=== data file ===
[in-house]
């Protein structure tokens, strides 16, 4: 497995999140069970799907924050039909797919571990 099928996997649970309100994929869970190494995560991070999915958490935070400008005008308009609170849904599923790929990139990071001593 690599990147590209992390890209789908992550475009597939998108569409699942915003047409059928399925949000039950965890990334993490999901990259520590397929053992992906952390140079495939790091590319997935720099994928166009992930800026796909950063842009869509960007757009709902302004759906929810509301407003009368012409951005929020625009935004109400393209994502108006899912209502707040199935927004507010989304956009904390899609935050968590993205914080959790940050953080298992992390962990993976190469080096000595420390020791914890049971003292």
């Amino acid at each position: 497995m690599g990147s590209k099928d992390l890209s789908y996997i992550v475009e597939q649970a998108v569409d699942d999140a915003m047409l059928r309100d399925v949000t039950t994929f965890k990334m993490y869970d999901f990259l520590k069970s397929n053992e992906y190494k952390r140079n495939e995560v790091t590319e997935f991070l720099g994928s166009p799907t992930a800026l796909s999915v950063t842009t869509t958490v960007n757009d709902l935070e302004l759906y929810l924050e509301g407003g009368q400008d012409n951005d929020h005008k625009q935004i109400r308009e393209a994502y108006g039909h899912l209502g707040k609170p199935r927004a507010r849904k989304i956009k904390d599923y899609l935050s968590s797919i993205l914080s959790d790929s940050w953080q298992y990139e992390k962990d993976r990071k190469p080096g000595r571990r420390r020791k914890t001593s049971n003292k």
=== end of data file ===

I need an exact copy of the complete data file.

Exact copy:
[in-house]
């Protein structure tokens, strides 16, 4: 497995999140069970799907924050039909797919571990 099928996997649970309100994929869970190494995560991070999915958490935070400008005008308009609170849904599923790929990139990071001593 690599990147590209992390890209789908992550475009597939998108569409699942915003047409059928399925949000039950965890990334993490999901990259520590397929053992992906952390140079495939790091590319997935720099994928166009992930800026796909950063842009869509960007757009709902302004759906929810509301407003009368012409951005929020625009935004109400393209994502108006899912209502707040199935927004507010989304956009904390899609935050968590993205914080959790940050953080298992992390962990993976190469080096000595420390020791914890049971003292």
């Amino acid at each position: 497995m690599g990147s590209k099928d992390l890209s789908y996997i992550v475009e597939q649970a998108v569409d699942d999140a915003m047409l059928r309100d399925v949000t039950t994929f965890k990334m993490y869970d999901f990259l520590k069970s397929n053992e992906y190494k952390r140079n495939e995560v790091t590319e997935f991070l720099g994928s166009p799907t992930a800026l796909s999915v950063t842009t869509t958490v960007n757009d709902l935070e302004l759906y929810l924050e509301g407003g009368q400008d012409n951005d929020h005008k625009q935004i109400r308009e393209a994502y108006g039909h899912l209502g707040k609170p199935r927004a507010r849904k989304i956009k904390d599923y899609l935050s968590s797919i993205l914080s959790d790929s940050w953080q298992y990139e992390k962990d993976r990071k190469p080096g000595r571990r420390r020791k914890t001593s049971n003292k």